Monthly Archives: January 2012

An Introduction to the Top Bar Hive

 

UPDATE
We now have plans and an instructional video on
How to Build Your Own Top Bar Hive
based on the improved top bar hive design discussed in this article.

Even if you’ve never kept bees yourself, you’ve probably seen Langstroth hives. Although Langstroths are the most widely used hive among commercial and hobbyist beekeepers, there’s another type of hive.  It offers a number of important advantages, particularly to the homesteader or small-scale beekeeper. This is the top bar hive.

Top bar hive

Top bar bee hive

As a beekeeper and a beekeeping teacher, I have kept both Langstroth and top bar hives for over twelve years and operated them side by side. In this article, I want to describe some of the differences between these two types of hives and show why I think the top bar hive is often the better choice on the homestead.

Langstroth hive

Langstroth hive

The Top Bar Hive

The focus of the top bar hive is on simplicity. It’s a single box hive. Unlike the Langstroth hive, which has multiple different boxes that you add or remove at different times of the year, the top bar hive is completely self-contained. Everything that the bees need to go through their yearly functions is contained in that one box.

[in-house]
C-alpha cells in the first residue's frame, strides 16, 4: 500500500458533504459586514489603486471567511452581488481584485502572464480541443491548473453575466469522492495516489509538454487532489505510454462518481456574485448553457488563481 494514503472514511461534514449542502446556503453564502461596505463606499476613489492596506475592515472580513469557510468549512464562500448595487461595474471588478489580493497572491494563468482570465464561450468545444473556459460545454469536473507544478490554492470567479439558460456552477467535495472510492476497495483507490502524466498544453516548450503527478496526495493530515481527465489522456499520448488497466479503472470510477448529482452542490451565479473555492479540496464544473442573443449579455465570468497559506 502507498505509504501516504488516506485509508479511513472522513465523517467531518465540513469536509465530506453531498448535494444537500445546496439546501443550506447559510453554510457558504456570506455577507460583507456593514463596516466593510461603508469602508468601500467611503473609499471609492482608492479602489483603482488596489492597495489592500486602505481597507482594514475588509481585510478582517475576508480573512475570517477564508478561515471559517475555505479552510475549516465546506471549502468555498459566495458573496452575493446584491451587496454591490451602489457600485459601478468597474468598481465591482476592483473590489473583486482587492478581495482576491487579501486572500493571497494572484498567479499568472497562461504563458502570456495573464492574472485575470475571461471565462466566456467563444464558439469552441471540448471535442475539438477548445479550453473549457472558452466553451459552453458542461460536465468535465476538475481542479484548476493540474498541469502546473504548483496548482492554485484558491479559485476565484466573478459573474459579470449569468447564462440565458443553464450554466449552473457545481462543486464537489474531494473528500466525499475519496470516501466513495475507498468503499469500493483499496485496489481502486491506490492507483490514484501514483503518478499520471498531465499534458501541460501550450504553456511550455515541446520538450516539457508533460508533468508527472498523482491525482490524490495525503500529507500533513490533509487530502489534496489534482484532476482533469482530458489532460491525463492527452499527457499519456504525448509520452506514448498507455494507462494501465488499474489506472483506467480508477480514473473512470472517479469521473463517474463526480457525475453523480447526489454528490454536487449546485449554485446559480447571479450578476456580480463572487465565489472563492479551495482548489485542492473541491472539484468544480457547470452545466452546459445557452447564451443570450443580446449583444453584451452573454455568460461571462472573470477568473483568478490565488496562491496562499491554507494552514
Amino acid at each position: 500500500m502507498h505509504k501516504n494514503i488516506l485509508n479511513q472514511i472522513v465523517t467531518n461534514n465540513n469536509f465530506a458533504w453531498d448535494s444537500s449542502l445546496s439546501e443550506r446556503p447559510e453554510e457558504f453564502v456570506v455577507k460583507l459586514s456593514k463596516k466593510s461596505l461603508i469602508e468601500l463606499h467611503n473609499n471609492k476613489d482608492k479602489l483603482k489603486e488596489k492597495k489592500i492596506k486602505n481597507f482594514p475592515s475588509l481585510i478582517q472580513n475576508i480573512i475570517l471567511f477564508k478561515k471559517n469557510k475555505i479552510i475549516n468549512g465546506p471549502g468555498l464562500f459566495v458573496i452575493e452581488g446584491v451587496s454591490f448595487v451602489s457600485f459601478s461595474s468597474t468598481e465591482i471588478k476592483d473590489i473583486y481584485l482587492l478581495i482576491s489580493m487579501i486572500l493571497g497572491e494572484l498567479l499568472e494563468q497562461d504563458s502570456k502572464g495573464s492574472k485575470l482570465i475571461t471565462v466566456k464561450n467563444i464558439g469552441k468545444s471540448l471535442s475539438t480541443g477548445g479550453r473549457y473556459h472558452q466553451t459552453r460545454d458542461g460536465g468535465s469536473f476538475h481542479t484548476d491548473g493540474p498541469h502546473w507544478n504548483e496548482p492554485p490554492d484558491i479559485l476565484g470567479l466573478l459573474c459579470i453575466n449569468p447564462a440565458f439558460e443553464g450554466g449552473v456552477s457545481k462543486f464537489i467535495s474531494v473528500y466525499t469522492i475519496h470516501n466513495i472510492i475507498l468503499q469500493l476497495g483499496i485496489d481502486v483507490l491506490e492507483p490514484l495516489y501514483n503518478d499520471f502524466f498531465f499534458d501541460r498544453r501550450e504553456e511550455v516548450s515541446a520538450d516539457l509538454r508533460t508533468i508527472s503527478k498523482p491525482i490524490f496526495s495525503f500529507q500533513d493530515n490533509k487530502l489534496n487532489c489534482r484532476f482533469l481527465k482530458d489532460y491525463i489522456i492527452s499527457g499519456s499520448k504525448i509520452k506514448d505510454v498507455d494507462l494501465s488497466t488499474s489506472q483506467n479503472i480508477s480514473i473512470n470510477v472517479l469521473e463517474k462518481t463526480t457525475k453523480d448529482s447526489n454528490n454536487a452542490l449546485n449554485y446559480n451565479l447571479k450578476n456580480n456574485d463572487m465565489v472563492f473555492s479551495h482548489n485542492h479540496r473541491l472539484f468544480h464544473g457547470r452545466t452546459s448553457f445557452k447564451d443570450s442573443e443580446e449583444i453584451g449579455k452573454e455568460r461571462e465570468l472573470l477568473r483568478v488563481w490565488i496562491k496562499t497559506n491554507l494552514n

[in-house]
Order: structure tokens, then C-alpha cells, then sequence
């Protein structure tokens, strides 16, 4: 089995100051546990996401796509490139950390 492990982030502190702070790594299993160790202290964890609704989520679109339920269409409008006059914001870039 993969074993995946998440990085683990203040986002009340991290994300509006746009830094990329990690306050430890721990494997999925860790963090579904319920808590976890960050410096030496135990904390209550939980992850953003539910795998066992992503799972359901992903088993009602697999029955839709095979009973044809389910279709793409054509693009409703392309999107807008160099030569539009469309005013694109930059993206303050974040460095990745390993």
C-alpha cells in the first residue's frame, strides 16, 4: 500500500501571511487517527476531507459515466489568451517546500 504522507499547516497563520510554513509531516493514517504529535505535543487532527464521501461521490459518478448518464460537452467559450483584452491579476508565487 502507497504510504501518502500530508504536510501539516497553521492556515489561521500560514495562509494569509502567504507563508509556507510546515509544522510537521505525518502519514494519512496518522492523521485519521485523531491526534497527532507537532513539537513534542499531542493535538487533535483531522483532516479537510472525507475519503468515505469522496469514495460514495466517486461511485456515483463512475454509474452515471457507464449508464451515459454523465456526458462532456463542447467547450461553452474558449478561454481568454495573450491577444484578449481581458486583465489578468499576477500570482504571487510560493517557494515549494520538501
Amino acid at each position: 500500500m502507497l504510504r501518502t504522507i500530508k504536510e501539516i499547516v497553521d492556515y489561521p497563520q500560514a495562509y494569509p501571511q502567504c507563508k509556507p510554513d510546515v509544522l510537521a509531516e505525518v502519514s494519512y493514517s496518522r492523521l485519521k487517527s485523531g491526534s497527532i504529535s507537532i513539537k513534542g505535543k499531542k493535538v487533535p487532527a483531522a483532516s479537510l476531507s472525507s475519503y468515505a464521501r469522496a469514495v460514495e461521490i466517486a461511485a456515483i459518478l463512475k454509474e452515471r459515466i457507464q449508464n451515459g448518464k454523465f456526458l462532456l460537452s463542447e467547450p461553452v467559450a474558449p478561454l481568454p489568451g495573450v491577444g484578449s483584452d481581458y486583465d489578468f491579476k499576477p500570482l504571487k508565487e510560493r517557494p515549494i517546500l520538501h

The top bar hive differs from the Langstroth both in how the bees build their combs and in how we harvest the honey. Top bar hives have a protective roof. Under that roof, along the top of the hive, are 24 removable wooden bars. (That’s what gives the hive its name.) On each bar hangs a small starter strip, and it’s from there that the bees build their combs.

Langstroth hives, on the other hand, use a wooden frame for each comb. Each frame contains a factory-made foundation, which is a thin piece of wax that has been imprinted on both sides with a series of hexagons, on which the bees will build their cells. The bees will conform their cells to the size of the imprints on the foundation.

comb top bar hive

A comb from the top bar hive

Harvest Your Honey with Household Utensils

When you harvest the honey from a top bar hive, it’s very simple. All you have to do is cut the honey comb off of the starter strip with a kitchen knife, mash it to open up the honey cells and use cheesecloth as a strainer to separate the wax from the honey. The nice thing about this, is you can do it all with very basic kitchen utensils, such as a bowl and a potato masher.

Harvesting honey from the Langstroth hive, on the other hand, requires several specialized tools: a hot knife or capping fork, a capping tank, and an extractor. These tools are expensive, and you’ll only use them for a short time each year while you’re harvesting honey. The rest of the time, they’ll sit idle. To keep bees with Langstroth hives, you’ll need a place to store this equipment, along with the extra hive boxes, and the frames and combs from which you extracted the honey, until you are ready to use them again. Storing the combs also invites a problem with wax moths.